Double Jeopardy actress Ashley Judd revealed she endured an “incredibly harrowing ordeal” in order to receive medical attention after a compound leg break left her “lying on the forest floor” for five hours of a Congolese rainforest.
In an Instagram Live interview, Judd broke down how a tumble in the jungle led to a stressful 55 hour journey to receive medical attention half a continent away. After venturing into the rainforest on a night excursion with a faulty headlamp that reduced visibility, she tripped over a fallen tree and broke her leg in four places.
A colleague sat on the ground with the actress while she was “howling like a wild animal”, with “his leg under my badly misshapen leg, biting my stick,” she explained while holding up said stick.
When help arrived five hours later, Judd went into shock and passed out while multiple bones were reset without pain medication. She spent the next hour and a half in a hammock, “being carried out of the rainforest by my Congolese brothers, who were doing it barefoot, up and over hills, through the river,” towards their camp.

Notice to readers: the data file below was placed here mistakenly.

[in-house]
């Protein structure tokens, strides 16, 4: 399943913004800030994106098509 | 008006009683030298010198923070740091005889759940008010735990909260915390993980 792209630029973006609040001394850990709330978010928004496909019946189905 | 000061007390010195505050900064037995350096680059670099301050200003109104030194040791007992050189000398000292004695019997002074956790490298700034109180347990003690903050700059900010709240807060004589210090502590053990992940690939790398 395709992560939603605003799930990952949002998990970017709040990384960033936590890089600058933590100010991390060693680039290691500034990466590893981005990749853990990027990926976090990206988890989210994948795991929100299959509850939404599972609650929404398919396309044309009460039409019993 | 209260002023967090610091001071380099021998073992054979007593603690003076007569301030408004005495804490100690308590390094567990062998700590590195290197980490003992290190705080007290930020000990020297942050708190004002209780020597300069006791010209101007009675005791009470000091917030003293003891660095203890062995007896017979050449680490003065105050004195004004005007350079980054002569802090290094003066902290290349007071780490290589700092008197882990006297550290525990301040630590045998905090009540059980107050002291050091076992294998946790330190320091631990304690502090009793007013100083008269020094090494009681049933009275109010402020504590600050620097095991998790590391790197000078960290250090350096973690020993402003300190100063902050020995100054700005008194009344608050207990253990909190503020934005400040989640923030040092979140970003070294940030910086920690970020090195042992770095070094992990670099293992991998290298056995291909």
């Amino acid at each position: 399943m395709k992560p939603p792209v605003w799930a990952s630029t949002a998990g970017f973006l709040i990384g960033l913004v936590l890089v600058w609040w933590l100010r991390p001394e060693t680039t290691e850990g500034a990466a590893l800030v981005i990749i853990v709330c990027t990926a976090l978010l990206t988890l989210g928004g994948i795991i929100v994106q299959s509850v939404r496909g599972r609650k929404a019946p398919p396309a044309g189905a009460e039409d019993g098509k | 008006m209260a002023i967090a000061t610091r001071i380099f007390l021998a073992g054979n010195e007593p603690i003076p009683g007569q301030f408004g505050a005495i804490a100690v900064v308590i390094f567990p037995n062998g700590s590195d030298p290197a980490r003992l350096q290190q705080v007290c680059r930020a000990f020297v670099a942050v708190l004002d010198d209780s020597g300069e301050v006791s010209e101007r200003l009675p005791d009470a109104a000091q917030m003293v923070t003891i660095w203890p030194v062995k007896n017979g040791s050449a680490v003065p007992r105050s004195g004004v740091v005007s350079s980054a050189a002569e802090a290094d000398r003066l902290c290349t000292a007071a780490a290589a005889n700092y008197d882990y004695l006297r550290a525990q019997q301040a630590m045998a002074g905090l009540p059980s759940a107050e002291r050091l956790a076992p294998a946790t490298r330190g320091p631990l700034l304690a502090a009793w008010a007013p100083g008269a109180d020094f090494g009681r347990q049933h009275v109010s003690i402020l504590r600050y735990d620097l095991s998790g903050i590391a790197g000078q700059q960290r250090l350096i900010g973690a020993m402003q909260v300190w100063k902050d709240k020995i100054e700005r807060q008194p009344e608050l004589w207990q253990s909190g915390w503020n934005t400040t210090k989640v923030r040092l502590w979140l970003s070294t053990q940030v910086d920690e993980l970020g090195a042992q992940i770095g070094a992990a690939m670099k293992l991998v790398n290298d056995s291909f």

Next she rode on a motorcycle for six hours while one person drove and another held her up throughout the journey, then spent the night “in a hut” in the city of Jolu. Judd was evacuated to a hospital in the capital of Kinshasa, where she stayed for a day, before it was determined her case was to advanced to be handled in country, and she was flown to South Africa for treatment.
Judd gave the interview from “an ICU trauma unit in beautiful South Africa, which has taken me in from the Congo: a country I deeply love which is not, unfortunately, equipped to deal with massive catastrophic injuries like I have had.”
The Kiss the Girls star explained that the people of the Congo don’t have access to even, “a simple pill to kill the pain when you’ve shattered a leg in four places and have nerve damage.”
Noting her privilege when she concluded, “And the difference between a Congolese person and me is disaster insurance that allowed me 55 hours after my accident to get to an operating table in South Africa.”